4. The problem with terms like "racist", "sexist", "hate", etc, is that their social definitions are changing. A young family member for example was punished at school just for factually stating that one of the other children in his class is black. The family member didn't suggest this was a negative trait, merely one that this person in the class could be identified by (it made more sense in context). The goalposts are continuously being moved and it's not clear where they will land. For example, just stating that this event occurred may land me in hot water in the future. Perhaps I'll be tortured in room 101 until I reveal their identity, so that their social credit points can be retroactively negated.

Science was never supposed to be a place that was politically correct, Universities used to be a place where crazy ideas could be tested and debated, until eventually truth appears. We must ask the hard questions if we are ever going to find truth. Sometimes, we may not like the answers.

Bias & Reviewers

A friend recently complained of a paper they wrote being rejected, which I personally read some points around and was very impressed by. We're talking about some very cool work, some stuff that could really influence some future work in the space. The problem is, their field is refusing to publish their work as it suggests that many preconceived ideas are possibly wrong.

This is ultimately a problem in academia, where people put their reputations on the line. I understand it and how people get into this space, but I certainly don't like the fact that it exists. Sometimes these reviews are absolutely seething, for reasons that are really quite trivial to deflect.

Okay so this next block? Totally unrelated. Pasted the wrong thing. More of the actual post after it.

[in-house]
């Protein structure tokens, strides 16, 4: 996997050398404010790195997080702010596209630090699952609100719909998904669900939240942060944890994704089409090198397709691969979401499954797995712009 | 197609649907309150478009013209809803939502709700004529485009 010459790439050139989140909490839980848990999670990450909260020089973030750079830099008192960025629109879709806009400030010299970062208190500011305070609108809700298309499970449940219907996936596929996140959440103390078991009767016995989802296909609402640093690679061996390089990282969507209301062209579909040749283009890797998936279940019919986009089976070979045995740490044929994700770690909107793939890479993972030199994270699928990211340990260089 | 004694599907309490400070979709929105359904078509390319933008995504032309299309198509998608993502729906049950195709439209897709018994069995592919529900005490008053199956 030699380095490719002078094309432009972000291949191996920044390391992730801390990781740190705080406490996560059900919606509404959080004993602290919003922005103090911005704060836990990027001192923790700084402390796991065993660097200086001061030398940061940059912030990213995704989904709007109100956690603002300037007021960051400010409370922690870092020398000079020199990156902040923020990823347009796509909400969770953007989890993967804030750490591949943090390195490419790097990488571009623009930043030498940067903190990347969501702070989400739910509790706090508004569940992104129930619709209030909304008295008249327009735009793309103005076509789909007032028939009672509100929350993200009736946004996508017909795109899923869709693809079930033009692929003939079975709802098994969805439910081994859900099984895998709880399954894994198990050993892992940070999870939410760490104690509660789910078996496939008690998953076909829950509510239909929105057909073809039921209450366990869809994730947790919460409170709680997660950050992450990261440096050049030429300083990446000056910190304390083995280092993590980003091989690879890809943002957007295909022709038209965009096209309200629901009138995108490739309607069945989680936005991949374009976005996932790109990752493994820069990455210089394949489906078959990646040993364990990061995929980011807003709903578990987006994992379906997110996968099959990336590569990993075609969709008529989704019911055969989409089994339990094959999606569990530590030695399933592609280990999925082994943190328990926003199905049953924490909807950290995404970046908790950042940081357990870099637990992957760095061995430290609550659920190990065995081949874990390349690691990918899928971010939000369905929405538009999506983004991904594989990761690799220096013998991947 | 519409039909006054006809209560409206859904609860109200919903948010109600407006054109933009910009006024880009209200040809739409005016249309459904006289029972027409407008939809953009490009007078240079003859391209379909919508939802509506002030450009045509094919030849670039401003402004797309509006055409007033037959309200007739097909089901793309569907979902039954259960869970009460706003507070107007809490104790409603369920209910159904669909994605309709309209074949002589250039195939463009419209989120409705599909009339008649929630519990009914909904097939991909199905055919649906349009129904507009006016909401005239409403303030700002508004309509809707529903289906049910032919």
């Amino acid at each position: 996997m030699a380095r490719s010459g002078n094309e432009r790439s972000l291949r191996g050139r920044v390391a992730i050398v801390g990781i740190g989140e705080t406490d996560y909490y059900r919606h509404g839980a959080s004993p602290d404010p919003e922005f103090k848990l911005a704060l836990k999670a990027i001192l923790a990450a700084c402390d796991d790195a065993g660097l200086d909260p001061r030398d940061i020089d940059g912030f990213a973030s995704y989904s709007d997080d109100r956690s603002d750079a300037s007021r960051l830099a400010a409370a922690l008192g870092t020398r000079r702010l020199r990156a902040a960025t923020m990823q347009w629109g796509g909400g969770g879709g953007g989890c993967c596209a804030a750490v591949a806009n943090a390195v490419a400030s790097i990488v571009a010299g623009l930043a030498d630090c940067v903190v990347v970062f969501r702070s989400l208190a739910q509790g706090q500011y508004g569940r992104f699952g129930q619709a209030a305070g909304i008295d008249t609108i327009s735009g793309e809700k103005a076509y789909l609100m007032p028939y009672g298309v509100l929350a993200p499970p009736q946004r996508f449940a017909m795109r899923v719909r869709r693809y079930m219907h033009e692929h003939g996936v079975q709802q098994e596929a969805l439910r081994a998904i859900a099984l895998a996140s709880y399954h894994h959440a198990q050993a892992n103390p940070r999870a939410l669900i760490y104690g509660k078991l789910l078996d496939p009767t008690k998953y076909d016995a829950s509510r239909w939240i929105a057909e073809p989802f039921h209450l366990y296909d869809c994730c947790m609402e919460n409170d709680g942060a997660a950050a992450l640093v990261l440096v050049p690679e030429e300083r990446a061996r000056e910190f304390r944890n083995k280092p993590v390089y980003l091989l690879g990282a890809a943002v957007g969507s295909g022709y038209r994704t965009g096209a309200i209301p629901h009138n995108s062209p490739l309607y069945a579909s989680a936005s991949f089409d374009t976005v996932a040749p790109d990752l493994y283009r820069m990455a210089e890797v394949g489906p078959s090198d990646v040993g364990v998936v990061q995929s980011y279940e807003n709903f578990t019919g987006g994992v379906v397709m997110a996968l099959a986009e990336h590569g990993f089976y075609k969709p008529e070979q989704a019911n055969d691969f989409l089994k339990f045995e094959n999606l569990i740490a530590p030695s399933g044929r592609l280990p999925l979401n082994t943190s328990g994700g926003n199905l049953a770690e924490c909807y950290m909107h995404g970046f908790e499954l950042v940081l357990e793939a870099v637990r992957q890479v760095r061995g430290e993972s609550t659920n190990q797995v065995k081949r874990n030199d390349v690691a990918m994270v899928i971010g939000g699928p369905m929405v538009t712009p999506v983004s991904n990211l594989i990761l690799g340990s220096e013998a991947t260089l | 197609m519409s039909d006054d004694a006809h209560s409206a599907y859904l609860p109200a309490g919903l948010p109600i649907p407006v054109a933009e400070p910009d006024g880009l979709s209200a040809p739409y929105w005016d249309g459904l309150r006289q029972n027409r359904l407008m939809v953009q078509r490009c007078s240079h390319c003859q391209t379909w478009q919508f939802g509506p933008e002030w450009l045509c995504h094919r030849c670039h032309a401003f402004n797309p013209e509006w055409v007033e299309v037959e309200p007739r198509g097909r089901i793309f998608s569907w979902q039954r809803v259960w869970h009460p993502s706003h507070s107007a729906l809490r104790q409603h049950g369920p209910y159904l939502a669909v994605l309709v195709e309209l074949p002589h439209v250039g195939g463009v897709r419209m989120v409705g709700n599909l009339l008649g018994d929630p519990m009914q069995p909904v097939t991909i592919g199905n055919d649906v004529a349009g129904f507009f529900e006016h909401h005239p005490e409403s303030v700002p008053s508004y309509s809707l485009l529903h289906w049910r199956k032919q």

Not every reviewer is equal. A reviewer once told me that most other reviewers are not very mathematical, so when they see lots of mathematics they think "wow", when in fact it might be hot garbage. This reviewer said that when they see lots of equations this causes them to inspect the paper more closely, and many papers in their opinion were actually not robust and had glaring holes.

What the solution is I don't know, but there is problems. Bad papers still slip through the net and good papers get rejected for trivialities, like a reviewer having a bad day.


A bunch of times now I have seen people get their doctorates with relatively trivial PhDs based on case-studies. The subjects are suitably complex and I don't doubt these are smart people, but ultimately they submit a thesis with zero supporting publications and it's read by just two experts in the field. Typically they will interview between 10 & 200 people, so some questionable analysis and offer some 'new' process or diagram to 'explain' something, and apparently this is trivial enough to get the title of "PhD". Usually the worst data is interviews, because these are exceptionally subjective.

Somebody I know did 40 interviews in a different Country and there were so many variables, I doubt anything useful came out of it. For example:

And wullah, they have a PhD, job done. I suspect nobody will ever read this thesis other than perhaps the conclusion section or copy their new diagram, and the content will never be challenged. Awesome.


It really is kind of scary and I am concerned about the future of academia. Between censorship of socially objectionable material, to biased reviewers, to potentially fundamentally broken PhDs, things don't look great. I think these things will only get worse as time goes on.

Hopefully 2021 will be better, let's see.